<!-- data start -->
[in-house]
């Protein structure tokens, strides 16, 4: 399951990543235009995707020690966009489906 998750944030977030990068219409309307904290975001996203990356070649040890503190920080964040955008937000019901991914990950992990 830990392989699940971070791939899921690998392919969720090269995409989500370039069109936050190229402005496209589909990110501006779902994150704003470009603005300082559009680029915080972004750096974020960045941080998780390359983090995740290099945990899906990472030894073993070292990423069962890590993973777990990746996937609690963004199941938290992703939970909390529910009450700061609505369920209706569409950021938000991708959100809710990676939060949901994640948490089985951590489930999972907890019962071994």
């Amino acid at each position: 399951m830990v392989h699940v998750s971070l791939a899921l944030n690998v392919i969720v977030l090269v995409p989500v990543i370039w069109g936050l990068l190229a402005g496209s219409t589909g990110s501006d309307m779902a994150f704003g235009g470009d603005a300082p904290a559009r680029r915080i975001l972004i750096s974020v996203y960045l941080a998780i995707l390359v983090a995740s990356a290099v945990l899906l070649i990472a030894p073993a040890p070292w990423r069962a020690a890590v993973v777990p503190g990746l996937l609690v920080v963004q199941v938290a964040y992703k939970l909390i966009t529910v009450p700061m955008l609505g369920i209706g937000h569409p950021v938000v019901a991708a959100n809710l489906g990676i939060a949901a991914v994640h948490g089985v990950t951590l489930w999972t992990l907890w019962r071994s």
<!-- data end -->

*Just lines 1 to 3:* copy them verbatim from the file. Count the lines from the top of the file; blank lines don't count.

[in-house]
């Protein structure tokens, strides 16, 4: 399951990543235009995707020690966009489906 998750944030977030990068219409309307904290975001996203990356070649040890503190920080964040955008937000019901991914990950992990 830990392989699940971070791939899921690998392919969720090269995409989500370039069109936050190229402005496209589909990110501006779902994150704003470009603005300082559009680029915080972004750096974020960045941080998780390359983090995740290099945990899906990472030894073993070292990423069962890590993973777990990746996937609690963004199941938290992703939970909390529910009450700061609505369920209706569409950021938000991708959100809710990676939060949901994640948490089985951590489930999972907890019962071994």
């Amino acid at each position: 399951m830990v392989h699940v998750s971070l791939a899921l944030n690998v392919i969720v977030l090269v995409p989500v990543i370039w069109g936050l990068l190229a402005g496209s219409t589909g990110s501006d309307m779902a994150f704003g235009g470009d603005a300082p904290a559009r680029r915080i975001l972004i750096s974020v996203y960045l941080a998780i995707l390359v983090a995740s990356a290099v945990l899906l070649i990472a030894p073993a040890p070292w990423r069962a020690a890590v993973v777990p503190g990746l996937l609690v920080v963004q199941v938290a964040y992703k939970l909390i966009t529910v009450p700061m955008l609505g369920i209706g937000h569409p950021v938000v019901a991708a959100n809710l489906g990676i939060a949901a991914v994640h948490g089985v990950t951590l489930w999972t992990l907890w019962r071994s």